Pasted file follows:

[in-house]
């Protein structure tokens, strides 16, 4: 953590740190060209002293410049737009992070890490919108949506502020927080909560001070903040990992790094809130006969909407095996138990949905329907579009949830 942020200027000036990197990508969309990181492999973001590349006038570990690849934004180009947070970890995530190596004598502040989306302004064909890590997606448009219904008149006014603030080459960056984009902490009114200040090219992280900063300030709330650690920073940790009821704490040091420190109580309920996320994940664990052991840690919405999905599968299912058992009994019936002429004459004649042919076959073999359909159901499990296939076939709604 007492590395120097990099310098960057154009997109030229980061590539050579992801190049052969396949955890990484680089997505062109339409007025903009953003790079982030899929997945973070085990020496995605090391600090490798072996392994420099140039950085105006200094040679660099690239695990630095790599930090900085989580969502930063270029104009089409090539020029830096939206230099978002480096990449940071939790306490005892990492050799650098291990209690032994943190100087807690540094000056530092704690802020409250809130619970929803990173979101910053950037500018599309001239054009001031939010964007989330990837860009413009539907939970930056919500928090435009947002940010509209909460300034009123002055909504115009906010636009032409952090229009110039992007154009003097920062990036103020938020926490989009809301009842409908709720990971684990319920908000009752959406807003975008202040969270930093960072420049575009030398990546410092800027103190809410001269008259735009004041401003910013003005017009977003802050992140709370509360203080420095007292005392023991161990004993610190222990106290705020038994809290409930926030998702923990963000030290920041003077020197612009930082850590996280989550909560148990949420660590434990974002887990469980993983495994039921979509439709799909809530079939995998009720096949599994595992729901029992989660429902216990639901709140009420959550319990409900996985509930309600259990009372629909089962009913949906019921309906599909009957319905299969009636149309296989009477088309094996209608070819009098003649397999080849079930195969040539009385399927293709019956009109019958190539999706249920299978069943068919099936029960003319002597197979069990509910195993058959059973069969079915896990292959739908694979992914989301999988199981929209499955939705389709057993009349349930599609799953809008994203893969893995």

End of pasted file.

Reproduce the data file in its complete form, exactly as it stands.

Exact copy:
[in-house]
């Protein structure tokens, strides 16, 4: 953590740190060209002293410049737009992070890490919108949506502020927080909560001070903040990992790094809130006969909407095996138990949905329907579009949830 942020200027000036990197990508969309990181492999973001590349006038570990690849934004180009947070970890995530190596004598502040989306302004064909890590997606448009219904008149006014603030080459960056984009902490009114200040090219992280900063300030709330650690920073940790009821704490040091420190109580309920996320994940664990052991840690919405999905599968299912058992009994019936002429004459004649042919076959073999359909159901499990296939076939709604 007492590395120097990099310098960057154009997109030229980061590539050579992801190049052969396949955890990484680089997505062109339409007025903009953003790079982030899929997945973070085990020496995605090391600090490798072996392994420099140039950085105006200094040679660099690239695990630095790599930090900085989580969502930063270029104009089409090539020029830096939206230099978002480096990449940071939790306490005892990492050799650098291990209690032994943190100087807690540094000056530092704690802020409250809130619970929803990173979101910053950037500018599309001239054009001031939010964007989330990837860009413009539907939970930056919500928090435009947002940010509209909460300034009123002055909504115009906010636009032409952090229009110039992007154009003097920062990036103020938020926490989009809301009842409908709720990971684990319920908000009752959406807003975008202040969270930093960072420049575009030398990546410092800027103190809410001269008259735009004041401003910013003005017009977003802050992140709370509360203080420095007292005392023991161990004993610190222990106290705020038994809290409930926030998702923990963000030290920041003077020197612009930082850590996280989550909560148990949420660590434990974002887990469980993983495994039921979509439709799909809530079939995998009720096949599994595992729901029992989660429902216990639901709140009420959550319990409900996985509930309600259990009372629909089962009913949906019921309906599909009957319905299969009636149309296989009477088309094996209608070819009098003649397999080849079930195969040539009385399927293709019956009109019958190539999706249920299978069943068919099936029960003319002597197979069990509910195993058959059973069969079915896990292959739908694979992914989301999988199981929209499955939705389709057993009349349930599609799953809008994203893969893995």